For more info log onto www.iucn.org/themes/cem/ecosystems/mountains/

Friday, December 08, 2006

Indonesia - Greenpeace Activists Dump Logging Waste At The Door Of Logging Company.

Greenpeace activists have poured a truckload of logging waste at the office of Kayu Lapis Indonesia (KLI) one of the country's largest logging companies. This was in protest against destroying large parts of the last ancient forest in Papua and Kalimantan. Green Peace says deforestation rates in Indonesia were among the highest in the world and in the past five years the archipelago nation had lost an average area equivalent to six football fields a minute. 40 percent of its forests have been completely destroyed.

Thursday, December 07, 2006

Provisions of CITES Not Adequately Utilized In Combating Illegal Logging

A new report published by TRAFFIC says, CITES, the Convention on the International Trade on Endangered Species is not being used to its full potential in combating illegal logging. The report gives several recommendations that could help combat illegal logging and promote international co-operation. To download your personal copy of the full TRAFFIC International report titled The Role of CITES in Combating Illegal Logging – Current and Potential’ click here

Wednesday, December 06, 2006

City Birds Trying Out Music Variations

A team of researchers from the University of Leiden in the Netherlands has found that urban species of birds sing short, fast songs rather than the slower melodies of countryside birds. This is an adaptation to counter background noise and increase their chances of finding a mate. The researchers targeted great tits in ten major European cities, including London, Paris, Amsterdam and Prague, and compared them to forest-dwellers. Urban tits consistently experimented with between one and five note calls, while those in forests close to the cities stuck to more normal combinations of two, three and four note tunes. One Rotterdam great tit attempted a 16-note song, which the researchers believe could have been copied from a blue tit. The findings are published in the current issue of journal Current Biology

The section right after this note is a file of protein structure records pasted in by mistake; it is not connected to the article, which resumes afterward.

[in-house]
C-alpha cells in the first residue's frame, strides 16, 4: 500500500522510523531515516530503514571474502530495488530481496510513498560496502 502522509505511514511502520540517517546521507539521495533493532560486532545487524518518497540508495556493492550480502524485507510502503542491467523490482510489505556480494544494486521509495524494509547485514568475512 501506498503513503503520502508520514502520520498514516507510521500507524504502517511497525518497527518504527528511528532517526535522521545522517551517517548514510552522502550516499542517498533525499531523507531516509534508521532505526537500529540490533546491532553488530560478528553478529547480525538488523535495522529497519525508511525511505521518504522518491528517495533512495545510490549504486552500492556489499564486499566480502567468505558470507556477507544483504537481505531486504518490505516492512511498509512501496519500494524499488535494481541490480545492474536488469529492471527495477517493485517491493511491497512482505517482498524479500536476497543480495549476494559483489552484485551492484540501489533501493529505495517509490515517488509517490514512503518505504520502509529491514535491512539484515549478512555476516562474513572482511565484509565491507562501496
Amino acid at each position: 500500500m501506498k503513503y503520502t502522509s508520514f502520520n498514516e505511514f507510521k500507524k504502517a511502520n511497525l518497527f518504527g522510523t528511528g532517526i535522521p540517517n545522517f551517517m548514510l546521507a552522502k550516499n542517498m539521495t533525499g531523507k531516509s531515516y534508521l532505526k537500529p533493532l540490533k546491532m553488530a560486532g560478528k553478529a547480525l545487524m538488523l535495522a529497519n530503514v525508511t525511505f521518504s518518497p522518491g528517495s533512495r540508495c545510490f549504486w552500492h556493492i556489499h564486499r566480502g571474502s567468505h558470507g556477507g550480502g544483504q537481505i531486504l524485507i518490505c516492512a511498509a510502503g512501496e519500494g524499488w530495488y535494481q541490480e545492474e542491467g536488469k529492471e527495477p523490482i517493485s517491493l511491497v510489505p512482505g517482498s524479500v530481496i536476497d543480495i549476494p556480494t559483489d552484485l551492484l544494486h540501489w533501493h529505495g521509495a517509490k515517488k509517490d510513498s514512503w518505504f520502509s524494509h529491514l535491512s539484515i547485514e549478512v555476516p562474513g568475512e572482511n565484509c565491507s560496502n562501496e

Tuesday, December 05, 2006

Rainforest Protection-Good News From Brazil

15 million hectares (57,915 sq miles) of Rain Forests in the northern Para state, Brazil, is getting the status of protected area bringing cheer to conservationists the world over. The decline in Amazon forest area has been a worrying feature.A host of wild denizens inhabit the proposeed conservation reserve including the Jaguars, anteaters, Giant Otters and Black Spider Monkey. Conservationists are hailing this visionary decision by Para Governor Simao Jatene.

Monday, December 04, 2006

River Salmon Bounces Back

20 years back acid rains had completely wiped out River Salmon in Wye River in mid Wales. Now they are returning owing to the successful conservation measures. Lime was added to water in the upper reaches of the river to help neutralise the chemical's impact and this has encouraged fish to breed again. The process has been going on since 2003 but it was only recently that fishes started breeding again. The partners in this venture are Wye and Usk Foundation, the European Union, Welsh Assembly Government, Environment Agency and Countryside Council for Wales.

Sunday, December 03, 2006

Good Initiatives For Migratory Birds

The recently launched a project to protect the migratory flyways of water birds throughout Africa and Eurasia under the aegis of UN is the best thing that could have happened to migratory birds. The project christened Wings Over Wetlands (WOW) is the largest international wetland and water bird conservation initiative ever to take place in the African-Eurasian region. The USD 12 million project is designed to cover the entire African-Eurasian area, including Africa, Europe, the Middle East, Central Asia, Greenland and the Canadian Archipelago. The project will help foster international collaboration along the entire flyways, build capacity for monitoring and conservation, and demonstrate best practice in the conservation and wise use of wetlands in 12 selected countries.

Friday, December 01, 2006

New Discoveries In Venezuela

13 new species of freshwater fishes previously unknown to science have been discovered at the confluence of the Orinoco and Ventuari rivers in Venezuela. The discovery includes a Ray, a miniature Catfish and a type of meat-eating Piranha. The area is notorious for illegal gold mining, which is a threat to the ecosystem here. Scientists from Conservation International, Fundacion La Salle and Fundacion Cisneros participated in the survey. The scientists have appealed for immediate conservation measures.